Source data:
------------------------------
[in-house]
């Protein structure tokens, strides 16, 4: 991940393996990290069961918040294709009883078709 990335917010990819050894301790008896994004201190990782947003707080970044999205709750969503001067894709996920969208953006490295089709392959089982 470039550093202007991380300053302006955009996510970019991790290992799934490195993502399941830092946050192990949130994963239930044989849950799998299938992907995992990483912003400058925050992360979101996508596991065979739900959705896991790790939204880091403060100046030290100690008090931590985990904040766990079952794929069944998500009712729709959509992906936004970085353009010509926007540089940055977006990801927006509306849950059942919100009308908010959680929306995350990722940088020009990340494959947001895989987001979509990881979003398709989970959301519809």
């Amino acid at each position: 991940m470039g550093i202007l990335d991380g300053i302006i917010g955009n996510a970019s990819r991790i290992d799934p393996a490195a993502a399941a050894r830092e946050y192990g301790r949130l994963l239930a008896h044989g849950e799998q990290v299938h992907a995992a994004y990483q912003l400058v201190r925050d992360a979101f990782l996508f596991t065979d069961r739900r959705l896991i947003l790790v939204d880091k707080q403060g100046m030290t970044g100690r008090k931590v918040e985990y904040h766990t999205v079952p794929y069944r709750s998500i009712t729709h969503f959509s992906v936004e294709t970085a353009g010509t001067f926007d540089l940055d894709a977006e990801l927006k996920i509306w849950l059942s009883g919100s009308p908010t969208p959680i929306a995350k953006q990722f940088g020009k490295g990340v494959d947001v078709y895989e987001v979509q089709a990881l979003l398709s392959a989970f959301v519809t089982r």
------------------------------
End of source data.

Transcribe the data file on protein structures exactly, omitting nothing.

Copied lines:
[in-house]
């Protein structure tokens, strides 16, 4: 991940393996990290069961918040294709009883078709 990335917010990819050894301790008896994004201190990782947003707080970044999205709750969503001067894709996920969208953006490295089709392959089982 470039550093202007991380300053302006955009996510970019991790290992799934490195993502399941830092946050192990949130994963239930044989849950799998299938992907995992990483912003400058925050992360979101996508596991065979739900959705896991790790939204880091403060100046030290100690008090931590985990904040766990079952794929069944998500009712729709959509992906936004970085353009010509926007540089940055977006990801927006509306849950059942919100009308908010959680929306995350990722940088020009990340494959947001895989987001979509990881979003398709989970959301519809």
């Amino acid at each position: 991940m470039g550093i202007l990335d991380g300053i302006i917010g955009n996510a970019s990819r991790i290992d799934p393996a490195a993502a399941a050894r830092e946050y192990g301790r949130l994963l239930a008896h044989g849950e799998q990290v299938h992907a995992a994004y990483q912003l400058v201190r925050d992360a979101f990782l996508f596991t065979d069961r739900r959705l896991i947003l790790v939204d880091k707080q403060g100046m030290t970044g100690r008090k931590v918040e985990y904040h766990t999205v079952p794929y069944r709750s998500i009712t729709h969503f959509s992906v936004e294709t970085a353009g010509t001067f926007d540089l940055d894709a977006e990801l927006k996920i509306w849950l059942s009883g919100s009308p908010t969208p959680i929306a995350k953006q990722f940088g020009k490295g990340v494959d947001v078709y895989e987001v979509q089709a990881l979003l398709s392959a989970f959301v519809t089982r």